From a training course I was on recently, it became clear that setting a vision was of absolute importance. Scrum has visions it is an important part of the methodology but I still feel that it's often overlooked, or sidelined by the more practical needs of sizing and sprint planning.
Often we get visions that are focussed on the specifics of the sprint in hand.
But is this lacking? Would it be worth getting teams more involved in deciding what features should be added and coming up with products that are needed. Middle management have a better view of the broad strategic aims.
The team have experience with day to day products and services. Teams always seem to have ideas for products that can make things better, but they lack the knowledge of the high level strategy to make their ideas relevant to the higher level strategies. Middle management are best placed to see these opportunities but can they be to focussed on making the higher level plans a reality?
We end up with tablet manufacturers that end up producing tablets that address feature omissions of their competitors. But forgetting to produce tablets which people actually need. Will the honeycomb tablets make a dent in Ipad sales? Or is it just a "me to" product. Do they need rear cameras at all? Would of it been better to build in Kinect like cameras in the front of the device and put loads of effort into software that can well represent you regardless of what angle you hold your tablet?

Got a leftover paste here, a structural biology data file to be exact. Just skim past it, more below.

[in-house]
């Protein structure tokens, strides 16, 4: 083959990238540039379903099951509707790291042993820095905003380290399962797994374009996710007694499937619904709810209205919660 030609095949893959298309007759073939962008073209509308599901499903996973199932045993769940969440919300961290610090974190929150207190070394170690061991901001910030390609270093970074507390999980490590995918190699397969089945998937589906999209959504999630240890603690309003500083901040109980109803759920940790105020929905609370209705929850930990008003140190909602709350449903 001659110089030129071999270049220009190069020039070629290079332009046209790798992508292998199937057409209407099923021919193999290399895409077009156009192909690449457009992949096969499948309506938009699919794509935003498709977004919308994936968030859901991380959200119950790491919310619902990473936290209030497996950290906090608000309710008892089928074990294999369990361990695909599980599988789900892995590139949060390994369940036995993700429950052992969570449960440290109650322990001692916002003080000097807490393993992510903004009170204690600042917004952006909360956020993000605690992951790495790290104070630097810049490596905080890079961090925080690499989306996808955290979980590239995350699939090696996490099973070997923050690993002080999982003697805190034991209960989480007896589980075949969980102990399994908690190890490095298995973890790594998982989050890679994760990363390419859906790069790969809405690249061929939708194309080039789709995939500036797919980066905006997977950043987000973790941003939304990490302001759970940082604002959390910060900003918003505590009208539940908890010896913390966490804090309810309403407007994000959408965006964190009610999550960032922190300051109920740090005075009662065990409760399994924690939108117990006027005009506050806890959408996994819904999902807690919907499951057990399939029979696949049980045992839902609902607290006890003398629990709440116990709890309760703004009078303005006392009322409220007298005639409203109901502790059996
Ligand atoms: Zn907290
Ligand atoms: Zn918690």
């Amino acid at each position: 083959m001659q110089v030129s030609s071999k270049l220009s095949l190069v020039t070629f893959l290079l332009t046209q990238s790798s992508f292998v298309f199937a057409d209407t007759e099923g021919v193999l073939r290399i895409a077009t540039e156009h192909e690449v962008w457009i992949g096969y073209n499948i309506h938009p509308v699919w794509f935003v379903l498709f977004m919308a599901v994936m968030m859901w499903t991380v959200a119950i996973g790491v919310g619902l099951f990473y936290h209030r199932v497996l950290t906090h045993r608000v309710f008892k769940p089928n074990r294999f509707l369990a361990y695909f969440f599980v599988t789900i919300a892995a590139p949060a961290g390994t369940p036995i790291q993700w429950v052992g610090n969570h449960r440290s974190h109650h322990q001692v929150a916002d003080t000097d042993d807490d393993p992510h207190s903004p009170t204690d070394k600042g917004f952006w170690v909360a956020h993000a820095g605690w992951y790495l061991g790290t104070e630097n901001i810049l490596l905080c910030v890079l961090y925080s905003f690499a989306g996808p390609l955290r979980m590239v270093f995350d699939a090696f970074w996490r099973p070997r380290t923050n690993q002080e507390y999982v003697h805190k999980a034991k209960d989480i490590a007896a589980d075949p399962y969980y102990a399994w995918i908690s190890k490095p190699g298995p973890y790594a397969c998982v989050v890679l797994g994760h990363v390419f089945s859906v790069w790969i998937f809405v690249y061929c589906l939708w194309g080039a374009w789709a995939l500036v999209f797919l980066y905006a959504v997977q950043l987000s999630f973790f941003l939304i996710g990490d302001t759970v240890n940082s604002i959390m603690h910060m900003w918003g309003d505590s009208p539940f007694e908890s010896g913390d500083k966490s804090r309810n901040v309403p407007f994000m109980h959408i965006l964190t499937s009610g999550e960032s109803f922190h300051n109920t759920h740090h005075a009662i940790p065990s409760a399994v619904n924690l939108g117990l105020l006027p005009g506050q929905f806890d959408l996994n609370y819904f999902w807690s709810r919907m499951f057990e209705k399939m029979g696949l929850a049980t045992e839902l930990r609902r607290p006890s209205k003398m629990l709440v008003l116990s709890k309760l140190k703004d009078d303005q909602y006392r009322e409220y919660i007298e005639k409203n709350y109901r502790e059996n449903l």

What's the problem
Teams it seems are quite often presented with solutions and not problems. You might have inceptions and backlogs to discuss how, you're tablets going to work and what features it should contains, but we're constantly talking about the "tablet" solution and not the underlying problem.
The evolution of a strategy